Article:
In 2001, I found myself obliterated on Elvis Presley Boulevard in front of Graceland. It was August 16th, Elvis’s death day. Cheap whiskey coursed through me and I staggered through the crowd. Elvis was everywhere. He spoke German. He spoke French. He was young. He was old. He was Asian. Artists drew his likeness with heavy chalk into the street. Candles were lit—glowing orbs floated over thousands of hands.
In 2007, I was in front of Graceland again, this time older and sober. My friend bought a TCB necklace, lightning bolt and all. We ate potato logs from the gas station with a Honduran Elvis. I thought of River Phoenix’s last movie, The Thing Called Love, and the scene that was supposed to be in Memphis at a liquor store in front of Graceland, the one where he proposes to Samantha Mathis. The movie took its name from the Queen song, “Crazy Little Thing Called Love,” written by Freddie Mercury in 1979 in tribute to the late great Elvis.
During my first visit to Denton, before I moved, “Green Onions” by Booker T & the MGs played inside a basement bar. The other day at a Denton Kroger, a young man rolled through the parking lot blasting 8 Ball and MJG. When I first moved to Denton, there was a record store on the downtown square and inside, high up on a wall, was a poster of Memphis’s own, the late Jay Reatard. The owner’s former band once played a showed with him. That day, I bought a record by the NOTS, a band from Memphis on the Goner label. People hear I’m from Memphis and ask me questions about Graceland, and instead I tell them about playing the jukebox at Earnestine and Hazel’s, about wandering around upstairs, a former brothel, with its peeling blue paint and exposed brick, searching for the ghosts.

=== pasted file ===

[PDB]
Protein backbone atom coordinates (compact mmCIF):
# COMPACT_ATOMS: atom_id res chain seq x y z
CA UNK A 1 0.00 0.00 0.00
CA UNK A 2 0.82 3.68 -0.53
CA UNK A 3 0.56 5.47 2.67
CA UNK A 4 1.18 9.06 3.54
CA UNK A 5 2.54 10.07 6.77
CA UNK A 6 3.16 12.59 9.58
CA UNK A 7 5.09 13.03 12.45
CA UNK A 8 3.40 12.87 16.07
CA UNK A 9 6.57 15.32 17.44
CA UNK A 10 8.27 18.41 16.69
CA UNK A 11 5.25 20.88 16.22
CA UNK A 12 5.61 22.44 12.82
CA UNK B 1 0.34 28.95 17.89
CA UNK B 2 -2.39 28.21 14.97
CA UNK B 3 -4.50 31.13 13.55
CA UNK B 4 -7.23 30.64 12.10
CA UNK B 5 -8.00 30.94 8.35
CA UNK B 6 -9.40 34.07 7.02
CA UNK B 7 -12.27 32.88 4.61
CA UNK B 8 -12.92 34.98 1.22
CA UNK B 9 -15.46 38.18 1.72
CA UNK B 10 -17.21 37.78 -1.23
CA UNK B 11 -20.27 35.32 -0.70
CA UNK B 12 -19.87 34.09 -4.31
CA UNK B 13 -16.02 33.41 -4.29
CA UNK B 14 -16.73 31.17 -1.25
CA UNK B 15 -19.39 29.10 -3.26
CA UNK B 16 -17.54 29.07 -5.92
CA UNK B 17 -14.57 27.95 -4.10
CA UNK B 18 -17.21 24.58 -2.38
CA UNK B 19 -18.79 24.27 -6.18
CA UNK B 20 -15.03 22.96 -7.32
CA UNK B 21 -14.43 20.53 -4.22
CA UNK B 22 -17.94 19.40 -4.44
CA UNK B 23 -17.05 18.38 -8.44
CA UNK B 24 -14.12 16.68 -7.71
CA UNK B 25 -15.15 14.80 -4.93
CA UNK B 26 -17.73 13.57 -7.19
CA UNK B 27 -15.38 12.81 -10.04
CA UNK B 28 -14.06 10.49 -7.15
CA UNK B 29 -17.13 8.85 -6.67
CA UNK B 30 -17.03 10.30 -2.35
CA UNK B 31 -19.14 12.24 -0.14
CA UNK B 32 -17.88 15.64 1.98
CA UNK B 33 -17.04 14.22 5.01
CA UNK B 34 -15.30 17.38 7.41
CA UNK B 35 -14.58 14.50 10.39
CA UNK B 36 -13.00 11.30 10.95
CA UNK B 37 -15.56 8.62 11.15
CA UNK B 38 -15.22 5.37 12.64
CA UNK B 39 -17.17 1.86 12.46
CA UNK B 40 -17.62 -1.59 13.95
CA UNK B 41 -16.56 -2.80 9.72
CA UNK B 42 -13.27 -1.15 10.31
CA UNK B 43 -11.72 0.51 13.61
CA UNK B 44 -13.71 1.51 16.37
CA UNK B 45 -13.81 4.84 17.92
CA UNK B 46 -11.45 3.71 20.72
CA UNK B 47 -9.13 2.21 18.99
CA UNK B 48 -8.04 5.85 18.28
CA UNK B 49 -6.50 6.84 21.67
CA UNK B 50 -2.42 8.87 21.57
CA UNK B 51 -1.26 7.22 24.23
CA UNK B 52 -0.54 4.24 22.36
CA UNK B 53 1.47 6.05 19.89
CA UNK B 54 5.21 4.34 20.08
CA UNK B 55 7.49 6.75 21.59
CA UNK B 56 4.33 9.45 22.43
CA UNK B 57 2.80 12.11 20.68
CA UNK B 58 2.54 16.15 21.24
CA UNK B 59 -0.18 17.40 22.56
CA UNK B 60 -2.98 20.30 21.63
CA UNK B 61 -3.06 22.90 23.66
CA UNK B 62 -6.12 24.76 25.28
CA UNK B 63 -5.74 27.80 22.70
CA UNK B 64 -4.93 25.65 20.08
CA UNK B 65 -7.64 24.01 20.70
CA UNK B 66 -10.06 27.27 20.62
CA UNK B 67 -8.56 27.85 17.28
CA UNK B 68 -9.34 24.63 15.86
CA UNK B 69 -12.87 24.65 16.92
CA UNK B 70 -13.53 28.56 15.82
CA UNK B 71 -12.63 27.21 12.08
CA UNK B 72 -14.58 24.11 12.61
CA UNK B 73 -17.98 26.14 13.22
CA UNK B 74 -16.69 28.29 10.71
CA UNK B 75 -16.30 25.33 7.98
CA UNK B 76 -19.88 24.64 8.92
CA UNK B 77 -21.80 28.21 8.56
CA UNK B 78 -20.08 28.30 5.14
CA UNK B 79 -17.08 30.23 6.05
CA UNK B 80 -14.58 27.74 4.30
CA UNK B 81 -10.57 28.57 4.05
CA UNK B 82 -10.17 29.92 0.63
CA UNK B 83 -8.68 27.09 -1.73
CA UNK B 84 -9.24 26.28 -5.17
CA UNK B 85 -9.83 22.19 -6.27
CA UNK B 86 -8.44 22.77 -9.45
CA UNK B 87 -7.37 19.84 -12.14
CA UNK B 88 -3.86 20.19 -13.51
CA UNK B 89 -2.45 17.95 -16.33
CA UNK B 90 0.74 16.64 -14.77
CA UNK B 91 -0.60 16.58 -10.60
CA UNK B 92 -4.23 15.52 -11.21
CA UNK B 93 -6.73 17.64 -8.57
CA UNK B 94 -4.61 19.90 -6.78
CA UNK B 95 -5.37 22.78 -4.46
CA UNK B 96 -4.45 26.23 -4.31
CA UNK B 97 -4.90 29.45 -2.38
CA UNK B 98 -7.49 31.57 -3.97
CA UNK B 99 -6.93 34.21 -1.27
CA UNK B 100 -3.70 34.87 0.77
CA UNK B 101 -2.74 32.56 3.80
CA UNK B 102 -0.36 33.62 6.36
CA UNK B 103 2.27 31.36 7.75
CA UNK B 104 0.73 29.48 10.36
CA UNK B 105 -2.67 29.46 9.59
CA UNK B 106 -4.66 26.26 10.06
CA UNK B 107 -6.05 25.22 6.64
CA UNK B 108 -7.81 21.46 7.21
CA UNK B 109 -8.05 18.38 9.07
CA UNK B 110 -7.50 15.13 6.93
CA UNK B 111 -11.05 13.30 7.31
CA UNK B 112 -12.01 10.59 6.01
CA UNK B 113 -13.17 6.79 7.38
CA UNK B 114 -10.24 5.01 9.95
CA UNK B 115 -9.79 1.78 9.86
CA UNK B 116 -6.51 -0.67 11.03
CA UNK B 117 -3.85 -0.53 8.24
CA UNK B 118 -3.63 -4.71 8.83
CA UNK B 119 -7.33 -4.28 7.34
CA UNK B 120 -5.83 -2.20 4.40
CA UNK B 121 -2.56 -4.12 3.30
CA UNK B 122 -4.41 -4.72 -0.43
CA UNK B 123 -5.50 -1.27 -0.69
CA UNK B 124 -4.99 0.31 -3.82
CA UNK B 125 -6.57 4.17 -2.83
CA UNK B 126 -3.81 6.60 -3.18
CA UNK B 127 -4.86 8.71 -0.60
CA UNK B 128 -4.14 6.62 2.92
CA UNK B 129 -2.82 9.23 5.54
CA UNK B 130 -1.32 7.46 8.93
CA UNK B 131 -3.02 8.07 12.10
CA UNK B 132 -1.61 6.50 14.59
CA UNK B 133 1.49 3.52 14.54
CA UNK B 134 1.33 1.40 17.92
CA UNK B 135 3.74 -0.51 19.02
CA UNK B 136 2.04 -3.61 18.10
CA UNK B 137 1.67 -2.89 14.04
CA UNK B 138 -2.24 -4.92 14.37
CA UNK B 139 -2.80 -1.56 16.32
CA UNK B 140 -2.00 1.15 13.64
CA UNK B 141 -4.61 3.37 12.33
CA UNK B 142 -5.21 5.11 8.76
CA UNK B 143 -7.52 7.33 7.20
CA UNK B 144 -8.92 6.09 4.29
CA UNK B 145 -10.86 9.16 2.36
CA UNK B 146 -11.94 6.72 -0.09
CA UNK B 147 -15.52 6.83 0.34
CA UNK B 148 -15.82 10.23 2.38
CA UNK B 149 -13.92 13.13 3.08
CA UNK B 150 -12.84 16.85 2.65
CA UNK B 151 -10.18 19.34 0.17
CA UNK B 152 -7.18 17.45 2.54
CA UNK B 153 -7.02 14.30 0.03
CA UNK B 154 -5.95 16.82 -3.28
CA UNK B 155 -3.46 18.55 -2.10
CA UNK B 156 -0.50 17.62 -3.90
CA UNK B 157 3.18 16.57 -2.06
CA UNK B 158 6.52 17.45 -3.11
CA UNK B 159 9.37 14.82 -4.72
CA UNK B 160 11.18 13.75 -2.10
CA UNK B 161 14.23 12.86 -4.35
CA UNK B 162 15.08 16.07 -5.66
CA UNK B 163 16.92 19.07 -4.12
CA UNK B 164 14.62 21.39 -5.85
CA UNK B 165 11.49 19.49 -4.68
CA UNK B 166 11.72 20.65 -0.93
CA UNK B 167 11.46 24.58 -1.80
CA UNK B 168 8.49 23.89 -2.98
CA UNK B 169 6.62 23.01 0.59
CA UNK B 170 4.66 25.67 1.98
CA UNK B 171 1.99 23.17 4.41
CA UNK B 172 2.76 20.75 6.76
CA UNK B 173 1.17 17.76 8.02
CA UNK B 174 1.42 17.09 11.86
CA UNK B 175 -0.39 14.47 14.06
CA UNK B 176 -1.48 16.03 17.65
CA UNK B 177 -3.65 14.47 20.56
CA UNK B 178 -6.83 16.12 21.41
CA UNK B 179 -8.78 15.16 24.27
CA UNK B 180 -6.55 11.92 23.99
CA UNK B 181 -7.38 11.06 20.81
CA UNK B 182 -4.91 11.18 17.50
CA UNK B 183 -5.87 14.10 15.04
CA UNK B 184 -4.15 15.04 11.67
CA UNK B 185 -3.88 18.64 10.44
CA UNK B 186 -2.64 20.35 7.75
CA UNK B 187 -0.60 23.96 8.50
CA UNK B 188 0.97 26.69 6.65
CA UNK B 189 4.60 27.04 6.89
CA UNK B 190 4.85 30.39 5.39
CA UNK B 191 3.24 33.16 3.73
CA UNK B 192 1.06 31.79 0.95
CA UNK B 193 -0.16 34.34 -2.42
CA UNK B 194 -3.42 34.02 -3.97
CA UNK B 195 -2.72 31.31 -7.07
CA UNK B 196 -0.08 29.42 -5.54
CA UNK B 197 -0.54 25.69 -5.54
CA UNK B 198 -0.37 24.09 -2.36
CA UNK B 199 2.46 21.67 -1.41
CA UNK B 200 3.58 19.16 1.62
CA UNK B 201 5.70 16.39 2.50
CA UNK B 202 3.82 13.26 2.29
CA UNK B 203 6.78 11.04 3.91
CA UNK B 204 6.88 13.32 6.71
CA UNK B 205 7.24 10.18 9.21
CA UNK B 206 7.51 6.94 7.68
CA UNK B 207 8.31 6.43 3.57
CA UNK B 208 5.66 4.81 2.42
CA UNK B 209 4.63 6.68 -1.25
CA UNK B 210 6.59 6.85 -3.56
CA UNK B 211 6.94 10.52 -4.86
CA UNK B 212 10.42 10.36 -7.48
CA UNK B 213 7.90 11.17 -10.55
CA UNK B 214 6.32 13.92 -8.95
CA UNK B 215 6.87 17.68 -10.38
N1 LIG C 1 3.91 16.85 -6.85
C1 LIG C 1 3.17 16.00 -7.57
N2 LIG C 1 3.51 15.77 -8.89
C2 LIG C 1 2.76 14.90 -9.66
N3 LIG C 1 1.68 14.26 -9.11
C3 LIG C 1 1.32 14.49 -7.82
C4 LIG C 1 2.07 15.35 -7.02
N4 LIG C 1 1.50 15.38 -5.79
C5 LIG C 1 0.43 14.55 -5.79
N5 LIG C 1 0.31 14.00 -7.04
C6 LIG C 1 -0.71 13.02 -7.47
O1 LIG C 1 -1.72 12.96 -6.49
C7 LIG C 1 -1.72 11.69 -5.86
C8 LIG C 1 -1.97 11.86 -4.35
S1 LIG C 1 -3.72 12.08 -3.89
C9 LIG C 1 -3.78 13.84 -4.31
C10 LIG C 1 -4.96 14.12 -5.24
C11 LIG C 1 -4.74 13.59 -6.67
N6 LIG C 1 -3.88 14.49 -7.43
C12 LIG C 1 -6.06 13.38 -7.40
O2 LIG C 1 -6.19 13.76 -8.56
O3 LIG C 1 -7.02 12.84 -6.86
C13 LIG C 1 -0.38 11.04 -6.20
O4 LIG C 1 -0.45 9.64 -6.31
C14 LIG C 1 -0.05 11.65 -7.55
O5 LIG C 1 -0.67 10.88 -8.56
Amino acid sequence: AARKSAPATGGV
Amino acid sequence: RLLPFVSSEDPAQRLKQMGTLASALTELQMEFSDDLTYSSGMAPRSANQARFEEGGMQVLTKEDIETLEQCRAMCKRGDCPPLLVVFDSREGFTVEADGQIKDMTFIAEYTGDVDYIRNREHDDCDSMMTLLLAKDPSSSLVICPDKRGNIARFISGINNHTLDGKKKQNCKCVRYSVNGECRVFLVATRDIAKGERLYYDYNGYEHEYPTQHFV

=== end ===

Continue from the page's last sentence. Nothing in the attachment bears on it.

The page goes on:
All those years ago, I wanted to leave, and now that I’m gone again Memphis still finds me. Still moves me. Here I am writing my love letter to Memphis. Or maybe, it’s a love letter to a certain time in the river city. To myself, so young and awkward, a truly Memphis weirdo, to the places of guitar reverb, static, and drums that felt like my own heartbeat, to Elvis, and to all the people I was happy to just be near, even if it was only in their periphery.
Elvis once rented out an entire movie theater for a date night with Priscilla. My aunt had two kids by then and was married to her first husband. My mother was nine years younger than both Elvis and my aunt. My mother was slim and tall, her hair tinted red, a cigarette in between her long fingers, like Twiggy, but prettier. She went to Elvis’s movie night. It was a double feature, Hombre with Paul Newman, and another one my mom can’t remember. I like to tell people that my mother went on a double date with Elvis and Priscilla, though her date was my grandmother. A night of mother daughter bonding. I imagine my mother in the glow of celluloid, the smoke wafting through the air, her hair scooped upward. She is a row behind Elvis and Priscilla. My grandma is next to her, smiling, and laughing, and everyone in the theater is thrilled to be there in the tender light with the Memphis King.
Kat Moore is a native Memphian, living in Texas. Her work has appeared in various journals such as Brevity, Creative Nonfiction (Sunday Short Reads), Diagram, Image, Passages North, Hippocampus, The Rumpus, Salt Hill, Whiskey Island, and Hotel Amerika. Her work in progress is a punk rock collection of memoir-in-essays. She is represented by PJ Mark at Janklow & Nesbit.